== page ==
Skid row is scheduled to lose half of its portable toilets today because of budget cuts at the agency that funds them.
The decision by the Los Angeles Homeless Services Authority to leave 13 of the toilets at strategic positions within the 50-block area will save the agency $109,000 a year, Executive Director Harreld Adams said.
While admitting that all 26 toilets were being used at full capacity, Adams said his hands were tied. "I wish we could have more, but there's only so much we can do," he said.
The toilets are paid for by discretionary funds, which were drastically reduced this year, he said.
The agency receives $4 million a year from the city and county to pay for 25 winter shelters and eight referral centers across the county, Adams said. Additionally, the agency pays $14 a night for emergency housing at private shelters.
The money saved from cutting the toilets amounts to "5,400 bed nights we would be able to provide to people," he said.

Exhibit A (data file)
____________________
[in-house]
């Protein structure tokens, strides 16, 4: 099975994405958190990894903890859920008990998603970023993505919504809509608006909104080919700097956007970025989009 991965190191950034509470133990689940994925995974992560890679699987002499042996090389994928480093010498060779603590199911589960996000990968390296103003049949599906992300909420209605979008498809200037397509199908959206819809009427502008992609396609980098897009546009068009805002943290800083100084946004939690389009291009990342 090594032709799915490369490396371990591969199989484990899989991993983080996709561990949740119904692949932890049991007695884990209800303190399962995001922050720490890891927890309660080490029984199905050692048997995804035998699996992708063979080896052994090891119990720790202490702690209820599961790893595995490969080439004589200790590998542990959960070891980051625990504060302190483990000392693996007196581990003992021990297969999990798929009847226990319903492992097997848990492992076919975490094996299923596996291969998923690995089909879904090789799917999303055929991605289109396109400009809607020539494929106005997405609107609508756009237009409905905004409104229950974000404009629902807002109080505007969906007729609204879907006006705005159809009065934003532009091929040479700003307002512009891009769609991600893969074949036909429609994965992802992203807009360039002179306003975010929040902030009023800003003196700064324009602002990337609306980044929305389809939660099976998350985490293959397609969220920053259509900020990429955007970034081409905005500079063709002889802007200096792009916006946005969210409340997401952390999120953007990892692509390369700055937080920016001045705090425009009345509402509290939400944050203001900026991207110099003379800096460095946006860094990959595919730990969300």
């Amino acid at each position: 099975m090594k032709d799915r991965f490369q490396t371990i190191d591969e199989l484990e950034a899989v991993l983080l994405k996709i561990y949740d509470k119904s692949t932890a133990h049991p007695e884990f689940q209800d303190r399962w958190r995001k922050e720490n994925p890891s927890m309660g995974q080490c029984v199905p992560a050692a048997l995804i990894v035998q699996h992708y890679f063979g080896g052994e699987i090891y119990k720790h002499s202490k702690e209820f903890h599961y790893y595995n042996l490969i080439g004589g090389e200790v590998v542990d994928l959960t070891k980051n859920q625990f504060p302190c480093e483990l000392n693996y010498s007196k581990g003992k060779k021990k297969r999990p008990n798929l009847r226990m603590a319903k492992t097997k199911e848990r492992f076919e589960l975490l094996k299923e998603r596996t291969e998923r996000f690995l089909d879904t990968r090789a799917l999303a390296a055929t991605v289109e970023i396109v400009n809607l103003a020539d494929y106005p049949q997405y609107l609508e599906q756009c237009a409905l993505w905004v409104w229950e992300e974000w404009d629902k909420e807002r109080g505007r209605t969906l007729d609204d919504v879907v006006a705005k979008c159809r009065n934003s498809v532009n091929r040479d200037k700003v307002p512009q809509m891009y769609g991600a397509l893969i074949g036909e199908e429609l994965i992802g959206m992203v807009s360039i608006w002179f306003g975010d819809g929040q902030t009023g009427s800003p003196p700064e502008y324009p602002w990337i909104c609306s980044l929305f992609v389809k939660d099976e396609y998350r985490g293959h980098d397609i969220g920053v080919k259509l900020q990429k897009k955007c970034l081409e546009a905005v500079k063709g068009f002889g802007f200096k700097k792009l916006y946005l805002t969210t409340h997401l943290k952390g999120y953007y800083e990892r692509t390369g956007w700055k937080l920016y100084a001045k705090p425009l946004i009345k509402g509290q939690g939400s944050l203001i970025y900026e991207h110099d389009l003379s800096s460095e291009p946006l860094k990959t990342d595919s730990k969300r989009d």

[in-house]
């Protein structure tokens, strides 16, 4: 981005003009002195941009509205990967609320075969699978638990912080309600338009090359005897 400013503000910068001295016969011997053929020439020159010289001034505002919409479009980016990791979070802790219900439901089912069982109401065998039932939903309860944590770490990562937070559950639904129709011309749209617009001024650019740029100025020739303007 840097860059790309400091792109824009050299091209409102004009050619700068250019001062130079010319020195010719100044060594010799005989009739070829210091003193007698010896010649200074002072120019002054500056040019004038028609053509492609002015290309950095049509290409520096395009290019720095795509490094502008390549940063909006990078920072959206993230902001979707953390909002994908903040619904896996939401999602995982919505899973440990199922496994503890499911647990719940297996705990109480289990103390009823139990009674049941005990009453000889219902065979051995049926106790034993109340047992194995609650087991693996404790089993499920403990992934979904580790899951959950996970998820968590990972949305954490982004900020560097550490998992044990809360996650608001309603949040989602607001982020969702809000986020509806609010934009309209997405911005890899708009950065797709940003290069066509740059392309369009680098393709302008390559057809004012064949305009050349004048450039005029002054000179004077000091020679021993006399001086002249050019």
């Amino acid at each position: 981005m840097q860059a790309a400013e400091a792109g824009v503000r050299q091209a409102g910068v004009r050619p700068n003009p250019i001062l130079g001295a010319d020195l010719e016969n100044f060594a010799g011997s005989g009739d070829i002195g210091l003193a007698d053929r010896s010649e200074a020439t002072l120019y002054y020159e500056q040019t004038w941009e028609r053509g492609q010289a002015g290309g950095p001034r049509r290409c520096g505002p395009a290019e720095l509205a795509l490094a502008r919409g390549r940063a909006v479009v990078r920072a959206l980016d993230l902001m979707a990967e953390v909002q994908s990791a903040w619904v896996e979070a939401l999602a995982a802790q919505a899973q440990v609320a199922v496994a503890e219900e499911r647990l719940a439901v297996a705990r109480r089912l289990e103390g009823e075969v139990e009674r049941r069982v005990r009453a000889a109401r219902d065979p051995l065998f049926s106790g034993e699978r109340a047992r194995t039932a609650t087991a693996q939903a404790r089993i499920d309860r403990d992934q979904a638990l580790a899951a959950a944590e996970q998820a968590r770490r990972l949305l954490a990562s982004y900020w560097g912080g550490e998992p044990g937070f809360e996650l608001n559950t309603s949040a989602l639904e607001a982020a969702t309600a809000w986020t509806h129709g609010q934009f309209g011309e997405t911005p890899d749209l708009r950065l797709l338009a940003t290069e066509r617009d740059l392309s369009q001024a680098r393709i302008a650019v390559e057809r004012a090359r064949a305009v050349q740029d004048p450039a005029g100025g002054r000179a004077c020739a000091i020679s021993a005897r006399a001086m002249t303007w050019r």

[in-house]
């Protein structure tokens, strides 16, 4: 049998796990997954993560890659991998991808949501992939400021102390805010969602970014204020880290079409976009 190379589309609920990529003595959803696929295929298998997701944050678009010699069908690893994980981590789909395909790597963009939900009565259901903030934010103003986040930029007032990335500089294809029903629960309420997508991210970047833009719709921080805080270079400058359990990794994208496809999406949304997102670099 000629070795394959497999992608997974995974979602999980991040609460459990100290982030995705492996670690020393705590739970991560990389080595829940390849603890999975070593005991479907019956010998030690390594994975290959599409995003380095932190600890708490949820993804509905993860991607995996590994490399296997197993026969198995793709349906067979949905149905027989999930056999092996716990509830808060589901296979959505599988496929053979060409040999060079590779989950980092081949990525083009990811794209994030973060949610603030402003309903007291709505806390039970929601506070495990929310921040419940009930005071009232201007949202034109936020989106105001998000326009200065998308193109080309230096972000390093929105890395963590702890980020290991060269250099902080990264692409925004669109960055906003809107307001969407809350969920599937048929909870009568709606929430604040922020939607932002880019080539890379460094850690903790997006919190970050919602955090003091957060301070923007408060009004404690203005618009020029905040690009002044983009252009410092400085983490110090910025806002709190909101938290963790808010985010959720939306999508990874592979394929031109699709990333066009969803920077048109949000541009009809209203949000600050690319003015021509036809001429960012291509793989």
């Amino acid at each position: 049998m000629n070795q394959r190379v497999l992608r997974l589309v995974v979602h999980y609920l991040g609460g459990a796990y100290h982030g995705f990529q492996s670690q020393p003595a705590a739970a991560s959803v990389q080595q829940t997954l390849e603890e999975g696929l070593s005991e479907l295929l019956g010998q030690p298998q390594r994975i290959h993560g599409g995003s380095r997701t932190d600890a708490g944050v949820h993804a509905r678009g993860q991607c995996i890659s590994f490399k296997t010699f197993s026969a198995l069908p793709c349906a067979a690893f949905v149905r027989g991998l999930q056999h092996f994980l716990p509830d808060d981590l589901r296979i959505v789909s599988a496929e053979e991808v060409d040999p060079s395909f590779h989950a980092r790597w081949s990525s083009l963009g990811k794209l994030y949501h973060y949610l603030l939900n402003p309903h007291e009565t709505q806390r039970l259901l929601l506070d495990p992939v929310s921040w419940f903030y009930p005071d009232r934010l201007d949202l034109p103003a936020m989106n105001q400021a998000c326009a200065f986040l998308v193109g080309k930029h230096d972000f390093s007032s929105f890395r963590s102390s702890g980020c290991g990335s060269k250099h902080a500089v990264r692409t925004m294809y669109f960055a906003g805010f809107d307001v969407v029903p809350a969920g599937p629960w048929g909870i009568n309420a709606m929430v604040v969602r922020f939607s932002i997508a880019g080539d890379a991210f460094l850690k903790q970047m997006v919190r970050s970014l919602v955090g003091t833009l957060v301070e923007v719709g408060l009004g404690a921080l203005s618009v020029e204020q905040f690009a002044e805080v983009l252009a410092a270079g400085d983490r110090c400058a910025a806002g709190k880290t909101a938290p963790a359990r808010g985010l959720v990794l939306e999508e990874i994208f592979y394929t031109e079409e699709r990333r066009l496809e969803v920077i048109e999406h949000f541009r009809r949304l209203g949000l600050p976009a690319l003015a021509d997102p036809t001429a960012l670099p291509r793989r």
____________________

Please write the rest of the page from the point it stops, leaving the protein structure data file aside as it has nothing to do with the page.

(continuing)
The public toilets have long been a controversial part of the scenery in the city's skid row. Before the toilets were set up in 1994, residents and business owners complained that transients urinated and defecated in the street. But when the toilets were installed, they complained that their presence was a blight that would scare away customers.
Without portable units, the transients will use the streets as a toilet, homeless activists said.
"Skid row sidewalks already reek of urine," said Alice Callaghan, director of Las Familias del Pueblo. "Now half the waste will go on the sidewalk."
Councilwoman Rita Waters, whose district includes parts of skid row, said she was appalled by news of the move.
"It makes no sense," said Waters.
Mayor Richard Riordan sent a last-minute fax to Adams on Wednesday evening, urging him to investigate funding alternatives to continue the program.